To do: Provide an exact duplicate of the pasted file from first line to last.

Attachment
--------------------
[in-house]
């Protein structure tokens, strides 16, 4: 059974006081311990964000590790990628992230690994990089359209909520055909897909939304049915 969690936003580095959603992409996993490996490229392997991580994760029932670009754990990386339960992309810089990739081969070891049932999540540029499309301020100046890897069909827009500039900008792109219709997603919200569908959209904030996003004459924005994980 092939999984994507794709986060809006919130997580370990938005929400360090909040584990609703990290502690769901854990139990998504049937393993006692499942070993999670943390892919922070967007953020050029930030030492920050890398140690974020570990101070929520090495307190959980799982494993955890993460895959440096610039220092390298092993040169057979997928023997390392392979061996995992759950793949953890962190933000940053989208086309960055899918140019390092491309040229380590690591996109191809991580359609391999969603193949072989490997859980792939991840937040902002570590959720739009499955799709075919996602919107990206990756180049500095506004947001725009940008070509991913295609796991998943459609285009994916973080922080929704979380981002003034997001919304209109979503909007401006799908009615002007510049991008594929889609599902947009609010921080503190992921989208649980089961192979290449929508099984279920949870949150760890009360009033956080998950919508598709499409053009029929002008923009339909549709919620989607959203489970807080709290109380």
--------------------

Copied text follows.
[in-house]
């Protein structure tokens, strides 16, 4: 059974006081311990964000590790990628992230690994990089359209909520055909897909939304049915 969690936003580095959603992409996993490996490229392997991580994760029932670009754990990386339960992309810089990739081969070891049932999540540029499309301020100046890897069909827009500039900008792109219709997603919200569908959209904030996003004459924005994980 092939999984994507794709986060809006919130997580370990938005929400360090909040584990609703990290502690769901854990139990998504049937393993006692499942070993999670943390892919922070967007953020050029930030030492920050890398140690974020570990101070929520090495307190959980799982494993955890993460895959440096610039220092390298092993040169057979997928023997390392392979061996995992759950793949953890962190933000940053989208086309960055899918140019390092491309040229380590690591996109191809991580359609391999969603193949072989490997859980792939991840937040902002570590959720739009499955799709075919996602919107990206990756180049500095506004947001725009940008070509991913295609796991998943459609285009994916973080922080929704979380981002003034997001919304209109979503909007401006799908009615002007510049991008594929889609599902947009609010921080503190992921989208649980089961192979290449929508099984279920949870949150760890009360009033956080998950919508598709499409053009029929002008923009339909549709919620989607959203489970807080709290109380």